The Decade-Long U.S. Campaign to Foment Syria’s “Revolution” and Unseat Assad
SYRIA (Opinion)– The fingerprints of U.S. imperialism can be found all over the manufactured insurrection in Syria, in keeping with the ultimate goal of destabilization and eventual “regime change” through fomenting a sectarian civil war. Former NATO commander Wesley Clark has gone on record as stating that Syria was on a list of targeted nations to be toppled by the U.S. as early as 2001. In 2002, former Secretary of State John Bolton gave a speech titled “Beyond the Axis of Evil” that listed Syria as a handful of nations that could expect to be targeted.
Fast forward to 2011, when an uprising was manufactured in the Syrian city of Dara’a, and Syrians desperate for economic change joined the calls for “freedom.” Mainstream media outlets have largely described the uprisings as being part of a “protest movement” made up of demonstrators who demand the ouster of Syrian President Bashar al-Assad. But in reality, the main organizers and leaders of this so-called protest movement have been revealed to be U.S.-backed insurgents and foreign militants who have been armed, trained and funded by U.S. and NATO proxies for the purpose of destabilizing Syria though sectarianism.
CIA-backed Muslim Brotherhood assets were already in place to snipe at both police and protesters the day the first demonstrations broke out. Since then, the CIA has funneled hundreds of billions of dollars, as well as staggering amounts of arms, to jihadist recruits, many of whom have poured into Syria from surrounding countries.
The narrative most commonly put forth in mainstream media portrays the Syrian conflict as a popular uprising. However, a closer examination of the events that occurred in Dara’a in March 2011 – commonly described as the beginning of the conflict – reveals substantial and compelling evidence that not only contradicts the mainstream media’s portrayal but also strongly suggests the involvement, both financially and militarily, of outside influences and actuators.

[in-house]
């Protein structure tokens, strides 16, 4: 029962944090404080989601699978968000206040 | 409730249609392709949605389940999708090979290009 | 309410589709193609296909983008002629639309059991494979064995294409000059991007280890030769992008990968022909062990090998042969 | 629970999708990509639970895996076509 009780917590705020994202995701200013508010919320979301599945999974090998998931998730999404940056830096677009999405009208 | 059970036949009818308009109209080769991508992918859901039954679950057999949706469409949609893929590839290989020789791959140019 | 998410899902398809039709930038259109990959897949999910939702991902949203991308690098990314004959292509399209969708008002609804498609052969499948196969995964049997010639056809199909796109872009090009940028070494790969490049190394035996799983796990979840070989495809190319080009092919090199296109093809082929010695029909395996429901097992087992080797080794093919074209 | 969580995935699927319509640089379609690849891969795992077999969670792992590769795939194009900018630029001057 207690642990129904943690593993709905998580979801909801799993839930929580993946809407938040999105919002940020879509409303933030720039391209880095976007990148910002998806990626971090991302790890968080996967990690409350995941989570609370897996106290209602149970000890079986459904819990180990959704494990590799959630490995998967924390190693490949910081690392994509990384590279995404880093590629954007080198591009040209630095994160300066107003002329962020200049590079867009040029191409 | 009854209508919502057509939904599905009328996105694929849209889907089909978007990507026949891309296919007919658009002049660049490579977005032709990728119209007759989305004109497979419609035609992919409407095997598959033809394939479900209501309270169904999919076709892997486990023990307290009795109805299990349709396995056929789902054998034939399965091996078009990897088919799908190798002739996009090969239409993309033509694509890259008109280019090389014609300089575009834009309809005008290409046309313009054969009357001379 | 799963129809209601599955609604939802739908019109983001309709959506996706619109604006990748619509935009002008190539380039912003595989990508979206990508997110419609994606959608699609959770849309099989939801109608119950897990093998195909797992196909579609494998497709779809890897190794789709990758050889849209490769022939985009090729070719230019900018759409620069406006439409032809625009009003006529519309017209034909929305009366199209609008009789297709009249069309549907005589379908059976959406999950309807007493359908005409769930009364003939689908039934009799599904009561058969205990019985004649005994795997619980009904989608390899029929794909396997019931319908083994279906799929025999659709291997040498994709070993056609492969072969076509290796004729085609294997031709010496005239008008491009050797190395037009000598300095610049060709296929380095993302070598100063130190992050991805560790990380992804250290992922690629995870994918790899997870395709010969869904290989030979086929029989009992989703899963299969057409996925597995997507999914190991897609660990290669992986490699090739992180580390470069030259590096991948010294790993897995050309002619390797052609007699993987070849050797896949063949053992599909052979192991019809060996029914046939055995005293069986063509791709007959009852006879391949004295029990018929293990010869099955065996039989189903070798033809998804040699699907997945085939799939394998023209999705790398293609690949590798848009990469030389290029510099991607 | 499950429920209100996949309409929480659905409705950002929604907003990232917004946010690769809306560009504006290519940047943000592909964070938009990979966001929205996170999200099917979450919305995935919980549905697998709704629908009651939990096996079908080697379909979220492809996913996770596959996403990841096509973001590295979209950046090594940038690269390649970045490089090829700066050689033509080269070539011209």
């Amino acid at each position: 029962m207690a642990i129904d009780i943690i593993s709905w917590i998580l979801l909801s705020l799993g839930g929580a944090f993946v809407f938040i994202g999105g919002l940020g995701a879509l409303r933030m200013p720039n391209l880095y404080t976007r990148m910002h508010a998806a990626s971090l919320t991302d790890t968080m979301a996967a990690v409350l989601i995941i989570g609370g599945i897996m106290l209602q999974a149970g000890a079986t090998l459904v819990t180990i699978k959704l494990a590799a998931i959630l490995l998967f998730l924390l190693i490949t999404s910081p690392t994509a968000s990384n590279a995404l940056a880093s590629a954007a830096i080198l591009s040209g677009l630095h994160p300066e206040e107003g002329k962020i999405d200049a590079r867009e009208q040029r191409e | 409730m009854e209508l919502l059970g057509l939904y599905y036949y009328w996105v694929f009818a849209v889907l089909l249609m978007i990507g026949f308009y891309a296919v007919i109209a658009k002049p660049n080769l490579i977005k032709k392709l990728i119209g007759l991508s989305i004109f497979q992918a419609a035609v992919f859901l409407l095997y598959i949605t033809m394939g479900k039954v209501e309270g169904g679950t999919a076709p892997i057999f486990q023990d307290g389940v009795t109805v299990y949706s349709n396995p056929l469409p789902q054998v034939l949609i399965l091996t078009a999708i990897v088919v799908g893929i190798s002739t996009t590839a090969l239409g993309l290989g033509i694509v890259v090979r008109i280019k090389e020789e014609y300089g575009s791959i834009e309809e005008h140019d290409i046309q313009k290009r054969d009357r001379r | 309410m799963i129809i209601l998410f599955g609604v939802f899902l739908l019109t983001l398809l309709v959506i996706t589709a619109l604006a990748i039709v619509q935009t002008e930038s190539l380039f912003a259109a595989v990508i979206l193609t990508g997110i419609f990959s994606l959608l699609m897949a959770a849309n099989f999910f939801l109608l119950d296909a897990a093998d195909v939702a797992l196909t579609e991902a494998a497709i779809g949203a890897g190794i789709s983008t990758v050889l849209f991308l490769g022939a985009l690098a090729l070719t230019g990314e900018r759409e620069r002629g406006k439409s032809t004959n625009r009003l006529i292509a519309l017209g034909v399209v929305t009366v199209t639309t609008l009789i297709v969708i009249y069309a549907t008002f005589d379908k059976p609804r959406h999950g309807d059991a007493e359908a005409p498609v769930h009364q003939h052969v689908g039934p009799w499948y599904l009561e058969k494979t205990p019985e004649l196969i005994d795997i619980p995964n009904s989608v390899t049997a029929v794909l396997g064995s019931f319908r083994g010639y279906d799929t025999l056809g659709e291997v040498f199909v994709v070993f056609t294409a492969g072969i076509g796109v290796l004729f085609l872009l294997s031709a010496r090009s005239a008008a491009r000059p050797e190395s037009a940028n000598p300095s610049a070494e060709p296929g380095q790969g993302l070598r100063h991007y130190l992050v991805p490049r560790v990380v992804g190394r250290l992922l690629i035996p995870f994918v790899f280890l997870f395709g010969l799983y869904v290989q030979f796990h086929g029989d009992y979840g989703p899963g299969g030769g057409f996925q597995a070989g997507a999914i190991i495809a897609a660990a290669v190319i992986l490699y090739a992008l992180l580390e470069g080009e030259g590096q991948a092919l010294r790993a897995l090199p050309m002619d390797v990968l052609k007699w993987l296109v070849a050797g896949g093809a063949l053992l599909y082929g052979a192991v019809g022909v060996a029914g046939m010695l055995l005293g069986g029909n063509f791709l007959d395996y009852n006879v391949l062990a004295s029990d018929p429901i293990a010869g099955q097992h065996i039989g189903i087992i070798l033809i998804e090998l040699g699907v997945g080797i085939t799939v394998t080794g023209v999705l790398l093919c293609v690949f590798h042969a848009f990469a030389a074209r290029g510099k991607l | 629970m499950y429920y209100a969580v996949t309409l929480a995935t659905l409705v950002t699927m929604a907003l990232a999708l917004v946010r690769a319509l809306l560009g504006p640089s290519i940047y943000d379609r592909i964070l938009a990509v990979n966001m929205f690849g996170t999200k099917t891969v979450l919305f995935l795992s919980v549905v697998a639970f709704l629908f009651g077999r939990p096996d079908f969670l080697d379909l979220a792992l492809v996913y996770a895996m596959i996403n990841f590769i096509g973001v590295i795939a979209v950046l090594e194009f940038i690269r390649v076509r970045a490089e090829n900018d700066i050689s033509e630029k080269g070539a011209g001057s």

- The evidence of such involvement has piled up in the years since the conflict started. In 2012, Saudi General Anwar Al-Eshki admitted in a BBC interview that his government had financed Salafist Muslim Brotherhood elements and had sent weapons to the Al-Omari Mosque, some of which were later discovered and seized by Syrian security forces. These Salafist elements went on to form the backbone of the “Free Syrian Army,” a guerrilla force that has the stated goal of bringing down Assad and his government.
The Salafists have done much to terrorize the civilian population of Syria. In Karak, a village near Dara’a, villagers were forced to join anti-government protests and remove photos of Assad from their homes. Those who refused were killed.
“People want to go out and peacefully ask for certain changes, but Muslim Salafi groups are sneaking in with their goal, which is not to make changes for the betterment of Syria but to take over the country with their agenda,” one Syrian Christian leader told the International Christian Concern.
The following timeline portrays Syria’s descent into “civil war” as part of U.S.- and NATO-backed efforts to destabilize the country and achieve their ultimate goal of regime change.
Before the “revolution,” the U.S. makes an enemy out of Syria
Shortly after the terrorist attacks of 9/11, a classified plot is revealed to U.S. Army General Wesley Clark. He is informed that the U.S. plans to attack and destroy the governments of seven countries for the purpose of intimidating terrorists: Iraq, Syria, Lebanon, Libya Somalia, Sudan and Iran.
U.S. Under Secretary of State John Bolton declares Syria a member of the “axis of evil” and warns that the U.S. will take action against countries in the axis.
The U.S. State Department’s National Endowment for Democracy organizes and implements the “Cedar Revolution” in Lebanon – a movement directly aimed at undermining Syrian-Iranian influence in Lebanon in favor of Western-backed proxies.
Ziad Abdel Nour, an associate of Bush administration policymakers and president of the United States Committee for a Free Lebanon, admitted the following when asked about the future of Syria: